You may think every drop of rain falling from the sky, or each glass of water you drink, is brand new, but it has always been here, and is a part of the water cycle. At its most basic, the water cycle is how water continuously moves from the ground to the atmosphere and back again. As it moves through this cycle, it changes forms. Water is the only substance that naturally exists in three states on Earth – solid, liquid, and gas.
Over 96% of total global water is in the ocean, so let’s start there. Energy from the sun causes water on the surface to evaporate into water vapor – a gas. This invisible vapor rises into the atmosphere, where the air is colder, and condenses into clouds. Air currents move these clouds all around the earth.
Water drops form in clouds, and the drops then return to the ocean or land as precipitation - let’s say this time, it’s snow. The snow will fall to the ground, and eventually melts back into a liquid and runs off into a lake or river, which flows back into the ocean, where it starts the process again.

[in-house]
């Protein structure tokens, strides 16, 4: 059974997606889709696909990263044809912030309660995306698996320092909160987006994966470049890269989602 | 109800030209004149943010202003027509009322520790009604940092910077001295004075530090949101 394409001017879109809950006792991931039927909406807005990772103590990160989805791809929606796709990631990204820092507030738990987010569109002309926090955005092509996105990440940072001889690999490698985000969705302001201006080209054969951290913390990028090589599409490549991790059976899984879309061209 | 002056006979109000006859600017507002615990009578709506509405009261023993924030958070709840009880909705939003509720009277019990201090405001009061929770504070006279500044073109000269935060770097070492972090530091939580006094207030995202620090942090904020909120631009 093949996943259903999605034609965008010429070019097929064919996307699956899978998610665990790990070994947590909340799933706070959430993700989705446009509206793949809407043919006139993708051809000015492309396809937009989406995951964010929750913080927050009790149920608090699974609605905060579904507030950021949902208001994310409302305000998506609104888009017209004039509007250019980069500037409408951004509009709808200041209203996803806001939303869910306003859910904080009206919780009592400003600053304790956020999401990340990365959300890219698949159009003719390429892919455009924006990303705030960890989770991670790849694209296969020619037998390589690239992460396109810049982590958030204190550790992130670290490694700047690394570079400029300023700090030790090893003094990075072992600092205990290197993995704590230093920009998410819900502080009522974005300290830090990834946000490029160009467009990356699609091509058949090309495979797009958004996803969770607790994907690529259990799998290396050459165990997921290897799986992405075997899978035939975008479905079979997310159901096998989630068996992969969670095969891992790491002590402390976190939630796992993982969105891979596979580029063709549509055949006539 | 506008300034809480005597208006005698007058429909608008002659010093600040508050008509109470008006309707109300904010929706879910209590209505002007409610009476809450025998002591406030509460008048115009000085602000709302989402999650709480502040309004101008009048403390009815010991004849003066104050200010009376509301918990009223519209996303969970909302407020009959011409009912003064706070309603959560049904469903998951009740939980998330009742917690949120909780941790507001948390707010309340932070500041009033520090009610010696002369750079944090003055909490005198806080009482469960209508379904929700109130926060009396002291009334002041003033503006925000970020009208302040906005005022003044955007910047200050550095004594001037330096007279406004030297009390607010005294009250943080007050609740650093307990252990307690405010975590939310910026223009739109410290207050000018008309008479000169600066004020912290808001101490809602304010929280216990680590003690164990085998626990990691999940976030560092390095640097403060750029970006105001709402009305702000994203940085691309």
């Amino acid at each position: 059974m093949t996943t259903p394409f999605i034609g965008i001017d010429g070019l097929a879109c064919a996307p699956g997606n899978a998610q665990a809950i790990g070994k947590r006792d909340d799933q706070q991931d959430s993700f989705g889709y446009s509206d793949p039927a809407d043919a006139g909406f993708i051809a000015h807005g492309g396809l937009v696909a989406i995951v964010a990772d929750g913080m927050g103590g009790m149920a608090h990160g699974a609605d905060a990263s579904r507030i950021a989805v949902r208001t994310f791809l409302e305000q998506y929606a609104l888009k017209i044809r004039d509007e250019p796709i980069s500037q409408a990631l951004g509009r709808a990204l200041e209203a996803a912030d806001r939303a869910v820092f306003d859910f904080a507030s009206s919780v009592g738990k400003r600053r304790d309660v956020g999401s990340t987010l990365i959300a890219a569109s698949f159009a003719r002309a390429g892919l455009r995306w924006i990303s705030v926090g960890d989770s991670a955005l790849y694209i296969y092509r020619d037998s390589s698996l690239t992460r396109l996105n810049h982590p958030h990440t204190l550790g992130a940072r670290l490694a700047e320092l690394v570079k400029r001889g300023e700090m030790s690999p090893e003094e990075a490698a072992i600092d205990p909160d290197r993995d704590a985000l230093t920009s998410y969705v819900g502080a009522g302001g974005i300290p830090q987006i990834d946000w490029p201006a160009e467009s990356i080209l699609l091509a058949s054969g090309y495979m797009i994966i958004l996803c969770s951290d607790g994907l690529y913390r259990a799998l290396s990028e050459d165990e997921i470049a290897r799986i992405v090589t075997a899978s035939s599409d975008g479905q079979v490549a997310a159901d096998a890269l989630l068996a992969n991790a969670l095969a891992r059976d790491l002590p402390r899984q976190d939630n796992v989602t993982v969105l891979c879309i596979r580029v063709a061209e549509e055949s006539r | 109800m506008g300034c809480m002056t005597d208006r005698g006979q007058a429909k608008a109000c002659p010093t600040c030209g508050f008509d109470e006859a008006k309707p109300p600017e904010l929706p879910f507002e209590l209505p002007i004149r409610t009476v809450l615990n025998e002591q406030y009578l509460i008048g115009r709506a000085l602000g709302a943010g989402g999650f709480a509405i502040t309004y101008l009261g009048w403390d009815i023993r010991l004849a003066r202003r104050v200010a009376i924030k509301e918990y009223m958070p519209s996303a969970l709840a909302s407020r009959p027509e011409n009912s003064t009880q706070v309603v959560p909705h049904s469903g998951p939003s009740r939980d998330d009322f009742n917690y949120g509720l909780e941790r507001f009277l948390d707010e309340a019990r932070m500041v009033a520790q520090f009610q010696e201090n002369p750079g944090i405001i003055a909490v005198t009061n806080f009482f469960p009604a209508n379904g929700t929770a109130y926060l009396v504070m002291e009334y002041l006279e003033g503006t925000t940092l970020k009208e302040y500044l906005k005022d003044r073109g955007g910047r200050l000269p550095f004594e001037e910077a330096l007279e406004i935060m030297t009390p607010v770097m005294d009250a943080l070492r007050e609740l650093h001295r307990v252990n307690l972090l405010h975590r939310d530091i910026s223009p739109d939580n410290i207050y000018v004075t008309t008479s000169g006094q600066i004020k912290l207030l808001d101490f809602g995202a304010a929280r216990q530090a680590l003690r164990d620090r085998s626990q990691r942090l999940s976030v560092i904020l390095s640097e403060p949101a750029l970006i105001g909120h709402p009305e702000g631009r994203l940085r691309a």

That’s just one path water can take through the water cycle. Instead of snow melting and running off into a river, it can become part of a glacier and stay there for a long, long time. Or rain can seep into the ground and become groundwater, where it’s taken up by plants. It can then transpirate to gas directly through the leaves and return to the atmosphere. Or, instead of being taken up by the plant, the groundwater can work its way up to a lake, river, spring, or even the ocean.
As you can see, the water cycle can be a very complicated process. And all its paths through Earth’s ecosystems are complex and not completely understood.Water is essential to life on Earth, and fresh water is a limited resource for a growing world population. Changes in the water cycle can impact everyone through the economy, energy production and use, health, recreation, transportation, agriculture, and drinking water. And that’s why understanding of the water cycle has become one of NOAA’s Grand Science Challenges. NOAA studies all aspects of the water cycle – ocean, weather, precipitation, climate, ecosystems – and our impacts on it.